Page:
This 67,650 word Contemporary Romance is the second book in the Morning Lake series.
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Recent divorcée and empty-nester, Annie Bingley wants her family back. Desperate to prove to her ex and her daughter that she can be more than just a craft-obsessed mom, Annie decides to start fresh, move to a small town, and emulate the lifestyle she sees splashed in crafting and homemaking magazines. Living from holiday to holiday, Annie works to create an ideal home and picture-perfect memories full of glitter and hope—and it works. Before the year is out Annie's house is filled with relatives and their pets, but it is nothing like what she'd expected.
And she certainly hadn't anticipated her sexy new neighbor, John Quinn, changing her carefully constructed plans.
After washing everything with a hose, Annie itched to scrub her hands, but someone new had arrived.
It was Quinn. Shoot—she had to disinfect before she could even peep at the turkey. She waved to him and raised her index finger. She mouthed, "I'll be right back."
When he nodded, she ran into the house to pour antibacterial soap over her hands and forearms. The house was quiet. Milt and Merry were probably having a nap. They'd have to meet him later, like tomorrow at Thanksgiving.
Hearing the front door open, she said, "Do you have my turkey? Bring it into the kitchen."
"Are you sure?"
He arrived in the kitchen with empty hands.
"Where is it?"
"In the truck," he said.
"Well, it can't stay there."
"Annie, did you know you ordered a living turkey?"
She shook her head. "What do you mean, living?"
"It made turkey noises at me the whole drive back. It wasn't happy about the wind, by the way."
"It wasn't … happy? What do you mean? It's alive?"
"I guess I should have called, but I figured it seemed like something you'd want, what with you planning a traditional Thanksgiving and all."
"Authentic is different from a bloodletting. I can't ... I can't kill ... Oh, my God ..." Her head spun. "I have a dog and a cat and now a turkey. I have no dinner. There is no Thanksgiving without a turkey."
"Why don't you sit down a minute?" Quinn guided her to a chair. "It isn't the end of the world."
"Oh, no, don't laugh at me, not today. Today wasn't supposed to be a funny sort of day—it was supposed to be a perfect and wonderful day." Then the dog bounded down the stairs barking, his feet slipped on the hardwood floors and he slid into the wall with a thud.
"When did you get a dog?"
"He must hear the turkey." A crushing, tight pain seized her lungs. She was breathing too fast. "I could handle the pumpkin, the unexpected tag-alongs, and even the puddle on my new porch, but no dinner? You can't coast through Thanksgiving without dinner. Thanksgiving is all about the dinner."
"Annie." He placed his hands on either side of her face. "Annie, don't be so melodramatic."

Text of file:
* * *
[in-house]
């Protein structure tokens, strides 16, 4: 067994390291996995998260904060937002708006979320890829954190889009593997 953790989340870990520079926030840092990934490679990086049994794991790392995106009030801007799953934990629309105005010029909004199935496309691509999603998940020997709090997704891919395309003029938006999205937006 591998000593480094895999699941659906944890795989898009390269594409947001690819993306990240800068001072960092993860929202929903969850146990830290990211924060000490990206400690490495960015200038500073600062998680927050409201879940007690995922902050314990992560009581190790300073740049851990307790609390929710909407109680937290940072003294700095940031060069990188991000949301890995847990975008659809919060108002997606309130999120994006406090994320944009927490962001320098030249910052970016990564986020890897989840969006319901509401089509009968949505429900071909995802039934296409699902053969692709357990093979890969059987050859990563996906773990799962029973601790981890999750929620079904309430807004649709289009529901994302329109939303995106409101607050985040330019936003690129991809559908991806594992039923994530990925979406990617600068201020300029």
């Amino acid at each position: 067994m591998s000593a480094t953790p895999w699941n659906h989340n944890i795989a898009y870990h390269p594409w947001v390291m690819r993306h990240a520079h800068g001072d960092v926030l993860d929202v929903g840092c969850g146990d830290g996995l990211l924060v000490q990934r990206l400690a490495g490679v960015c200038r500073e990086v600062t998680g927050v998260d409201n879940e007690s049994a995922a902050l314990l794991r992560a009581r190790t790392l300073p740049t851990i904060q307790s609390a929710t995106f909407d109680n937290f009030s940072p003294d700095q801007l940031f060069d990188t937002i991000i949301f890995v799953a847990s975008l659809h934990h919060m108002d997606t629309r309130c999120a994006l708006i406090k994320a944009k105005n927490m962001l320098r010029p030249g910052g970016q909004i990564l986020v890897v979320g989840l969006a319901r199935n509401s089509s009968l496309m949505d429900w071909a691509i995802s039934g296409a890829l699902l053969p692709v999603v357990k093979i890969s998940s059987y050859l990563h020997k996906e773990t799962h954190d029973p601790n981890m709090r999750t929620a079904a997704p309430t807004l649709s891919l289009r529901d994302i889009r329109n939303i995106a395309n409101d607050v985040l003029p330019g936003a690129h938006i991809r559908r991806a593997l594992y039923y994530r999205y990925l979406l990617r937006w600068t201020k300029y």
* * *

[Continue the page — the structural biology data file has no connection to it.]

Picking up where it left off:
"I can't get to the grocery store before it closes, and nothing is open tomorrow. If we were in the city ..." She stopped then. Quinn's face was so close. He was touching her. Her heart pounded with new panic—no, panic wasn't the right word—excitement? Would he kiss her? His gaze strayed down her face before becoming snagged on her lips. She opened her mouth. "Oh ..."
His quick intake of breath caused an erratic jump in her stomach that felt suspiciously like butterflies. She leaned closer. He blinked.
"Um." His eyes widened, then he removed his hands from her face. In the next moment, he had stepped away, well beyond reach. "There, you're returning to earth now." He cleared his throat. "I have stuff in my freezer. You're welcome to it."
"Stuff?" Annie rubbed the ache in her chest that she wasn't sure was from the turkey problem or yet another near-kiss with Quinn. The dog stood on the threshold and barked.
"I've got roasts of pretty near every description. I know it isn't a turkey, but—"
"A roast? No, a roast is good." She nodded quickly. "Dumbbell, enough!"
The dog's barks quieted to a whimper.
She rubbed her forehead. "Quinn, would you adopt my turkey?"
"I can take the turkey." He grinned and shook his head.
"I'll be by later with a roast."
When he left her in the kitchen, she jerked a cookbook off the shelf. So help her, the beef dinner would be perfect.
"Who was that, dear?" Merry asked, as she entered the kitchen.
"Quinn. I think I mentioned him." She dragged her finger down the table of contents of her favorite recipe book.
"Quinn. Hmm …" Merry's tone caught her attention.
"He's helped me around the house a bit. He's a neighbor."
"He seems to be an exceedingly helpful neighbor. He seems to know you quite well, too."
Good grief, what had Merry seen? Had she seen Quinn almost kiss her?
Merry's eyebrows lifted high on her forehead.
"It isn't like that."
"I won't say a word." Merry nodded conspiratorially and put her finger over her mouth. "We all have our little secrets."
Do you think Quinn thought about kissing her?
Do you think Quinn thought about kissing her?